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When humans see a scene, they can roughly imagine the forces applied to objects based on their experience and use them to handle the objects properly. This paper considers transferring this “force-visualization” ability to robots. We hypothesize that a rough force distribution (named “force map”) can be utilized for object manipulation strategies even if accurate force estimation is impossible. Based on this hypothesis, we propose a training method to predict the force map from vision. To investigate this hypothesis, we generated scenes where objects were stacked in bulk through simulation and trained a model to predict the contact force from a single image. We further applied domain randomization to make the trained model function on real images. The experimental results showed that the model trained using only synthetic images could predict approximate patterns representing the contact areas of the objects even for real images. Then, we designed a simple algorithm to plan a lifting direction using the predicted force distribution. We confirmed that using the predicted force distribution contributes to finding natural lifting directions for typical real-world scenes. Furthermore, the evaluation through simulations showed that the disturbance caused to surrounding objects was reduced by 26 % (translation displacement) and by 39 % (angular displacement) for scenes where objects were overlapping.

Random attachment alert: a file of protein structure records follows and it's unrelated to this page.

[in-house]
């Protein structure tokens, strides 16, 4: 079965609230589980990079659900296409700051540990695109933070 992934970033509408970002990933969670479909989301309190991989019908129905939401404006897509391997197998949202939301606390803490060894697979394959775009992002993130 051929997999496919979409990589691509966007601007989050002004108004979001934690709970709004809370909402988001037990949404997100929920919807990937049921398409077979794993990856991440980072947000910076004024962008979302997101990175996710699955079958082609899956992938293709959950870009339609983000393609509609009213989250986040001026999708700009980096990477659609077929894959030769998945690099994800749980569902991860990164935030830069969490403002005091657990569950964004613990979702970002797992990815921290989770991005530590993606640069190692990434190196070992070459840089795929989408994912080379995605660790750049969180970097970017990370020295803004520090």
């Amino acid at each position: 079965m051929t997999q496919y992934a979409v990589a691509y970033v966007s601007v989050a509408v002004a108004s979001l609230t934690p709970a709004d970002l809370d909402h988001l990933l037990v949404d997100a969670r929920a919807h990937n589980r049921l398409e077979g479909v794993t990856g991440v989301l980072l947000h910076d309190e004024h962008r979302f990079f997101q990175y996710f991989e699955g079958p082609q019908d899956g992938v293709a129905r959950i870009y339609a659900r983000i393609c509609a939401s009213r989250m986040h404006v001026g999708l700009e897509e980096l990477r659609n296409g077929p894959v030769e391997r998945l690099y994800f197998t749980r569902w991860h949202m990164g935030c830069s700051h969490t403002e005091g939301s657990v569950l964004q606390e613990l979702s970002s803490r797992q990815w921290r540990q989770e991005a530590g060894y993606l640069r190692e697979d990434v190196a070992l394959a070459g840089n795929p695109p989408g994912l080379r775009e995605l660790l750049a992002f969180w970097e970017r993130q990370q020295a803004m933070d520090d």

Predicted Force Maps


Planned Lifting Directions from the Predicted Force Maps


Lifting in a Planned Direction



  title={Force Map: Learning to Predict Contact Force Distribution from Vision},
  author={Ryo Hanai and Yukiyasu Domae and Ixchel G. Ramirez-Alpizar and Bruno Leme and Tetsuya Ogata},
  journal={arXiv preprint arXiv:2304.05803v1},


We would like to thank Natsuki Yamanobe and Abdullah Mustafa of AIST for their useful discussions. This work was supported by JST [Moonshot R&D][Grant Number JPMJMS2031]. moonshot_logo